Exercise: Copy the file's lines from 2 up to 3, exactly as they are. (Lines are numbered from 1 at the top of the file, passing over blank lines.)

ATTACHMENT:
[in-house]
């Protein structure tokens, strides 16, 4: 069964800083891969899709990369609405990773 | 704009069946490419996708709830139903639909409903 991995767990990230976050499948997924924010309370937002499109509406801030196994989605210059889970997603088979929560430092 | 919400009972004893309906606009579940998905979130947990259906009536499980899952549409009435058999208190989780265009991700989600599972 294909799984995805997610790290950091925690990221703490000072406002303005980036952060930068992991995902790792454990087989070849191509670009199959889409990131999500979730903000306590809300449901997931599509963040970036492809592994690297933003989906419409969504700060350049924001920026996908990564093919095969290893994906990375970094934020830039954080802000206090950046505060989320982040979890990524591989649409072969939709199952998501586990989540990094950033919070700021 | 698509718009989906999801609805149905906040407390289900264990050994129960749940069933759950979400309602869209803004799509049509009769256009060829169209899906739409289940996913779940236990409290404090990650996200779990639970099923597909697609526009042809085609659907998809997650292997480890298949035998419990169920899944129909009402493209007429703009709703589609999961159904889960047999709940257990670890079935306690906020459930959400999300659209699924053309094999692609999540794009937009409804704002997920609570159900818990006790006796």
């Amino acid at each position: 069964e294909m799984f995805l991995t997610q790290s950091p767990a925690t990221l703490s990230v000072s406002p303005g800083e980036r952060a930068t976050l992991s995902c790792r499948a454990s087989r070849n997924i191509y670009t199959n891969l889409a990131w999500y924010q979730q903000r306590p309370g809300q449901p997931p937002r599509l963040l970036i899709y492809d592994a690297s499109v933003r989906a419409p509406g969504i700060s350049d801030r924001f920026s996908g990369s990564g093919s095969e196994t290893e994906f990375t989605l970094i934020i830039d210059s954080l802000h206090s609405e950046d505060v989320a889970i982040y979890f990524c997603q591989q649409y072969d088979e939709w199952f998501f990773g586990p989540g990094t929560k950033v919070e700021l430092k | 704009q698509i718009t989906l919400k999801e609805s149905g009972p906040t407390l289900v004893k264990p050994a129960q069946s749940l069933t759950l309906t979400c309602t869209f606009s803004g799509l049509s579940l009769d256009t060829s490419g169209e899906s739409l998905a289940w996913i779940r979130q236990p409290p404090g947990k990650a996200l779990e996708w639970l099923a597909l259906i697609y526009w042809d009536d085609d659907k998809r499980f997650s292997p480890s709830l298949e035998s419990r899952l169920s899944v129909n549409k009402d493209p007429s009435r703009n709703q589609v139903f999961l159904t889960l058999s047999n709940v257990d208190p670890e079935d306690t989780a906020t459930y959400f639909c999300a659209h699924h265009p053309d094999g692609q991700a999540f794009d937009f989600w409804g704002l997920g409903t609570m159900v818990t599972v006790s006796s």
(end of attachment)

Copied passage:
């Protein structure tokens, strides 16, 4: 069964800083891969899709990369609405990773 | 704009069946490419996708709830139903639909409903 991995767990990230976050499948997924924010309370937002499109509406801030196994989605210059889970997603088979929560430092 | 919400009972004893309906606009579940998905979130947990259906009536499980899952549409009435058999208190989780265009991700989600599972 294909799984995805997610790290950091925690990221703490000072406002303005980036952060930068992991995902790792454990087989070849191509670009199959889409990131999500979730903000306590809300449901997931599509963040970036492809592994690297933003989906419409969504700060350049924001920026996908990564093919095969290893994906990375970094934020830039954080802000206090950046505060989320982040979890990524591989649409072969939709199952998501586990989540990094950033919070700021 | 698509718009989906999801609805149905906040407390289900264990050994129960749940069933759950979400309602869209803004799509049509009769256009060829169209899906739409289940996913779940236990409290404090990650996200779990639970099923597909697609526009042809085609659907998809997650292997480890298949035998419990169920899944129909009402493209007429703009709703589609999961159904889960047999709940257990670890079935306690906020459930959400999300659209699924053309094999692609999540794009937009409804704002997920609570159900818990006790006796």
């Amino acid at each position: 069964e294909m799984f995805l991995t997610q790290s950091p767990a925690t990221l703490s990230v000072s406002p303005g800083e980036r952060a930068t976050l992991s995902c790792r499948a454990s087989r070849n997924i191509y670009t199959n891969l889409a990131w999500y924010q979730q903000r306590p309370g809300q449901p997931p937002r599509l963040l970036i899709y492809d592994a690297s499109v933003r989906a419409p509406g969504i700060s350049d801030r924001f920026s996908g990369s990564g093919s095969e196994t290893e994906f990375t989605l970094i934020i830039d210059s954080l802000h206090s609405e950046d505060v989320a889970i982040y979890f990524c997603q591989q649409y072969d088979e939709w199952f998501f990773g586990p989540g990094t929560k950033v919070e700021l430092k | 704009q698509i718009t989906l919400k999801e609805s149905g009972p906040t407390l289900v004893k264990p050994a129960q069946s749940l069933t759950l309906t979400c309602t869209f606009s803004g799509l049509s579940l009769d256009t060829s490419g169209e899906s739409l998905a289940w996913i779940r979130q236990p409290p404090g947990k990650a996200l779990e996708w639970l099923a597909l259906i697609y526009w042809d009536d085609d659907k998809r499980f997650s292997p480890s709830l298949e035998s419990r899952l169920s899944v129909n549409k009402d493209p007429s009435r703009n709703q589609v139903f999961l159904t889960l058999s047999n709940v257990d208190p670890e079935d306690t989780a906020t459930y959400f639909c999300a659209h699924h265009p053309d094999g692609q991700a999540f794009d937009f989600w409804g704002l997920g409903t609570m159900v818990t599972v006790s006796s």